Hurricane Ian has ripped through Cuba and spent Wednesday and Thursday in Florida with its path aimed toward South Carolina. While collision repairers may already be feeling the after-effects of the damage or will be soon, they should know they’re not alone in picking up the pieces.
Repairers in need can reach out to Collision Industry Foundation (CIF) to request disaster relief funding. CIF is a nonprofit organization that has worked for several years to aid people with ties to the collision industry after disasters. Most recently, CIF provided industry businesses with $275,000 in COVID-19 aid and assisted Bryan Miller, an Ohio-based technician and painter, who was burned in a shop fire. The CIF also helped many victims of hurricanes Katrina, Michael, Florence, Harvey, and Laura.
“We know these are difficult times for Floridians and especially those impacted in the collision repair industry,” said CIF Board President Michael Quinn. “At CIF, we are mobilizing communications to identify those who may need assistance in the area. We welcome everyone in the collision repair industry to help us support our brothers and sisters impacted. Your generous tax-deductible donations go directly to those in need. Our history at CIF goes back to our early days supporting Hurricane Katrina victims. Our industry should be proud of our unique non-profit charity, CIF, that specifically helps our own, in their time of need.”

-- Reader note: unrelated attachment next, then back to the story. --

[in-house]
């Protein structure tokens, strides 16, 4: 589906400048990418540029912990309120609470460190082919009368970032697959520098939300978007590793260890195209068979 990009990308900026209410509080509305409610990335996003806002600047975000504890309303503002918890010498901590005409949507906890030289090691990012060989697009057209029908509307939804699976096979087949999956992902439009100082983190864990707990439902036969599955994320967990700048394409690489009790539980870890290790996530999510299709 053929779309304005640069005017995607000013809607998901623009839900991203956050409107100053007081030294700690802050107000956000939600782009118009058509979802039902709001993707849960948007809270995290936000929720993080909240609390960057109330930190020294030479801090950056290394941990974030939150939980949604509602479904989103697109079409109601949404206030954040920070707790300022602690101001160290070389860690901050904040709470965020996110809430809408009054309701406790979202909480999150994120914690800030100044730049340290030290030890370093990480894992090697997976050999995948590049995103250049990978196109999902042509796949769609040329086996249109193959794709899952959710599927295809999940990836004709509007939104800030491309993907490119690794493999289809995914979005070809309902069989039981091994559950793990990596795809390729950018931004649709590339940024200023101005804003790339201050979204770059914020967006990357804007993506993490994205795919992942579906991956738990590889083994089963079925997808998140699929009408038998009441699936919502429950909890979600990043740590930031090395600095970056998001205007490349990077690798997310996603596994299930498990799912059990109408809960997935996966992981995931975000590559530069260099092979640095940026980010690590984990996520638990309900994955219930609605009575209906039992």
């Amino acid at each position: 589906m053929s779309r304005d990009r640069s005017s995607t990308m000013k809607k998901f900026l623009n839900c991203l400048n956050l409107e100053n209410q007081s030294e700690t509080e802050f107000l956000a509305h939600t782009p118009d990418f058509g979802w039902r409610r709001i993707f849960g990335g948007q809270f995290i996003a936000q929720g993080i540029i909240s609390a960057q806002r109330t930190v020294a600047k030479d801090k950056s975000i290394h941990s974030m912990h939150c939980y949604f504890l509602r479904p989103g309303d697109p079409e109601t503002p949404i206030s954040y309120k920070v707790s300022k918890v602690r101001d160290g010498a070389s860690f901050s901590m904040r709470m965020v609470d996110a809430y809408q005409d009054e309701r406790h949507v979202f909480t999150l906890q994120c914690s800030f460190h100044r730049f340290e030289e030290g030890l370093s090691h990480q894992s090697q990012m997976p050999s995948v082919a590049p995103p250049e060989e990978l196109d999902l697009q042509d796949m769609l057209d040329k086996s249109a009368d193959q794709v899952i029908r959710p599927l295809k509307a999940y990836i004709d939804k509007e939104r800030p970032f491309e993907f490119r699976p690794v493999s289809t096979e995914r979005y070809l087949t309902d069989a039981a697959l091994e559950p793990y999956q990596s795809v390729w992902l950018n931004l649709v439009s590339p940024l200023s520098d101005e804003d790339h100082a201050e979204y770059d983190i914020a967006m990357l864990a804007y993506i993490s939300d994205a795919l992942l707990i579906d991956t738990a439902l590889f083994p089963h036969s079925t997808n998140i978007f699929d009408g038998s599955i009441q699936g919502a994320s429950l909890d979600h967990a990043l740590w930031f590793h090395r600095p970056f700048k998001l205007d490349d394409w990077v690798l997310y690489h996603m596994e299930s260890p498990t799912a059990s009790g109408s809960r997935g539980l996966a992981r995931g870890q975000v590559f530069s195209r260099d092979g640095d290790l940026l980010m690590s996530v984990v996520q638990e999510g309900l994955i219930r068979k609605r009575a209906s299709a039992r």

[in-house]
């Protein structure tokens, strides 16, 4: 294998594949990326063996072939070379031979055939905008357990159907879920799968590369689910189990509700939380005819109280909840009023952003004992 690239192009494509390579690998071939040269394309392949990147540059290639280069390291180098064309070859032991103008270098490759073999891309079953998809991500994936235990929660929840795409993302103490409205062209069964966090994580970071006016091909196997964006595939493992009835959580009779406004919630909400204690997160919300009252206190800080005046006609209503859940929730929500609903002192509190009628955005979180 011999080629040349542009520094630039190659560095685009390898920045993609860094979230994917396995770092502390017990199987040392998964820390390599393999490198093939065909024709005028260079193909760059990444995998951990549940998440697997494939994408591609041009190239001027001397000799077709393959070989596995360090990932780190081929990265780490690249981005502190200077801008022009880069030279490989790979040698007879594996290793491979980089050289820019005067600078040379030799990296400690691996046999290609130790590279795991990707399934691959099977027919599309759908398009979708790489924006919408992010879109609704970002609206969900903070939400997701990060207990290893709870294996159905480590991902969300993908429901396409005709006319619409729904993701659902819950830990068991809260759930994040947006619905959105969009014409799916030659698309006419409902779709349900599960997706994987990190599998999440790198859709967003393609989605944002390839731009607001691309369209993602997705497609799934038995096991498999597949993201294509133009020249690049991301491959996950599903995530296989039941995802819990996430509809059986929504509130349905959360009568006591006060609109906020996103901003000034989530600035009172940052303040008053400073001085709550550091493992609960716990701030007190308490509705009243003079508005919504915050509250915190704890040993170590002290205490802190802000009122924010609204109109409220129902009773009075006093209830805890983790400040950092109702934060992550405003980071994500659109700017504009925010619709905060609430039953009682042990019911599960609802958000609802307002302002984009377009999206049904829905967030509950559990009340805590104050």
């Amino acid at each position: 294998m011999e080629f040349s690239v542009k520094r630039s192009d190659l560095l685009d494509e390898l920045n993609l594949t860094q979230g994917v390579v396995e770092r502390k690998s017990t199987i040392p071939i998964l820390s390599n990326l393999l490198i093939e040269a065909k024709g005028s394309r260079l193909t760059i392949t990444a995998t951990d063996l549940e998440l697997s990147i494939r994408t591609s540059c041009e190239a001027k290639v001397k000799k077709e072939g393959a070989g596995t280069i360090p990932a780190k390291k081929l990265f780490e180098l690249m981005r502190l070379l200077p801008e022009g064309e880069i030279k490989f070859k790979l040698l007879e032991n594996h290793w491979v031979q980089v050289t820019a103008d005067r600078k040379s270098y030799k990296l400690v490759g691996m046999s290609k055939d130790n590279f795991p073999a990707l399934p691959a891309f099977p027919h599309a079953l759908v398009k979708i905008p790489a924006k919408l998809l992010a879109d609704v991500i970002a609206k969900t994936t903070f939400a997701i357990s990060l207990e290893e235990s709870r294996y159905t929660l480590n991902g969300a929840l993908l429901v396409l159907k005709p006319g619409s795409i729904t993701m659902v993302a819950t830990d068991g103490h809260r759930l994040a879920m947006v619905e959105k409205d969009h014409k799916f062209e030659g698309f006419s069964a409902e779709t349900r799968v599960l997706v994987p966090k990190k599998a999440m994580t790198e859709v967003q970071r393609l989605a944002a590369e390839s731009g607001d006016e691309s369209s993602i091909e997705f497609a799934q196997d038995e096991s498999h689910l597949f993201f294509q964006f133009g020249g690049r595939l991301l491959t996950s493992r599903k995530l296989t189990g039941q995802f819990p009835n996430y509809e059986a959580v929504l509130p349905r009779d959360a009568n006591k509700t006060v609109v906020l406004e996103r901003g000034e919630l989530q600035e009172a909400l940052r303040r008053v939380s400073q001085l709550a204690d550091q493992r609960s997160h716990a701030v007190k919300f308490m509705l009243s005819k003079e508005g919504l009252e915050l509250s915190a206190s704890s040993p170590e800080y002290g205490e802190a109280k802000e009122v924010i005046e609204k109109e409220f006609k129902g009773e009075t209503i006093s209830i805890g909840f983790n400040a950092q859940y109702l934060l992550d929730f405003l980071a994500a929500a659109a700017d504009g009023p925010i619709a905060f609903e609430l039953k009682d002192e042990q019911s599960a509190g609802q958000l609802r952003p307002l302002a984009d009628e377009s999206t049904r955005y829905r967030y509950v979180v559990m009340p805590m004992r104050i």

CIF posted a reminder that they’re available to help on its social media pages earlier this week: “CIF is here to assist Collision Repair professionals who have suffered a significant loss during the recent natural disasters such as damages from Hurricane Ian. …Sending Prayers to all who were impacted.”
Disaster relief assistance can be requested here or call toll-free 855-4CIFAID or direct 804-427-6982 for information about available resources. Assistance is considered for individuals and is not provided to businesses and organizations. One-time donations are accepted or donors can set up monthly, quarterly, or annual donations on CIF’s website. To donate via text, text CIF to 734-366-4990.
The Associated Press reported Thursday that Ian struck Florida as a Category 4 storm with 150 mph winds that tied it for the fifth-strongest hurricane ever to hit the U.S. Three deaths, two in Cuba and one in Florida, had been confirmed by Thursday afternoon. Many in Florida are stranded due to flooding, impassable roads and bridges, downed trees, and electrical and cellular outages. All of Cuba experienced a blackout from Ian due to its electrical grid collapsing, according to Reuters.
“Though downgraded to a tropical storm by Thursday morning, the National Hurricane Center said storm surge and flooding rains remained a threat as Ian crept across the Florida peninsula and emerged in the Atlantic Ocean,” the AP reported. “Forecasters predicted a northward turn toward South Carolina, and a hurricane warning was issued for the state’s coastline.”
The National Weather Service said on Thursday that Ian is expected to strengthen back into a hurricane before making landfall again in South Carolina. “It will track northwest across the Carolinas, bringing strong winds and heavy rain to the region. Localized flash flooding will be possible with the heavy rain.”
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